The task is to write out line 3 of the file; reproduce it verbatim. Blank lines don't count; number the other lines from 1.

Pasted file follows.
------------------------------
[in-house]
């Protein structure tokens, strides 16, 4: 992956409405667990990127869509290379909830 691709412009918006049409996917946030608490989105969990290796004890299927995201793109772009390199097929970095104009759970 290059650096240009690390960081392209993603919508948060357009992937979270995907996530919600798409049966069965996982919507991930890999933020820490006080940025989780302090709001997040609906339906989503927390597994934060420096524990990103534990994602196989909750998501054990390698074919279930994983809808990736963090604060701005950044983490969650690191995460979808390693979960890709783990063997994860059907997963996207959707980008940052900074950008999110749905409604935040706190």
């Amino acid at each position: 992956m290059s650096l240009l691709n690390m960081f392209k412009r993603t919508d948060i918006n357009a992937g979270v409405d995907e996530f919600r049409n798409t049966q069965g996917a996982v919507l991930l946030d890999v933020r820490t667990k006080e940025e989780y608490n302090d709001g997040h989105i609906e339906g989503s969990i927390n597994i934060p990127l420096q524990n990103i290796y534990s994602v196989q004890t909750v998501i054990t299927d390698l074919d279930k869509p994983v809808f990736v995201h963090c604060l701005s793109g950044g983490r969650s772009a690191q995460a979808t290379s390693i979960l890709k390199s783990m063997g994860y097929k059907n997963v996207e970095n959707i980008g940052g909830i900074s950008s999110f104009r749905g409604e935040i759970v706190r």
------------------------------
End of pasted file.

């Amino acid at each position: 992956m290059s650096l240009l691709n690390m960081f392209k412009r993603t919508d948060i918006n357009a992937g979270v409405d995907e996530f919600r049409n798409t049966q069965g996917a996982v919507l991930l946030d890999v933020r820490t667990k006080e940025e989780y608490n302090d709001g997040h989105i609906e339906g989503s969990i927390n597994i934060p990127l420096q524990n990103i290796y534990s994602v196989q004890t909750v998501i054990t299927d390698l074919d279930k869509p994983v809808f990736v995201h963090c604060l701005s793109g950044g983490r969650s772009a690191q995460a979808t290379s390693i979960l890709k390199s783990m063997g994860y097929k059907n997963v996207e970095n959707i980008g940052g909830i900074s950008s999110f104009r749905g409604e935040i759970v706190r």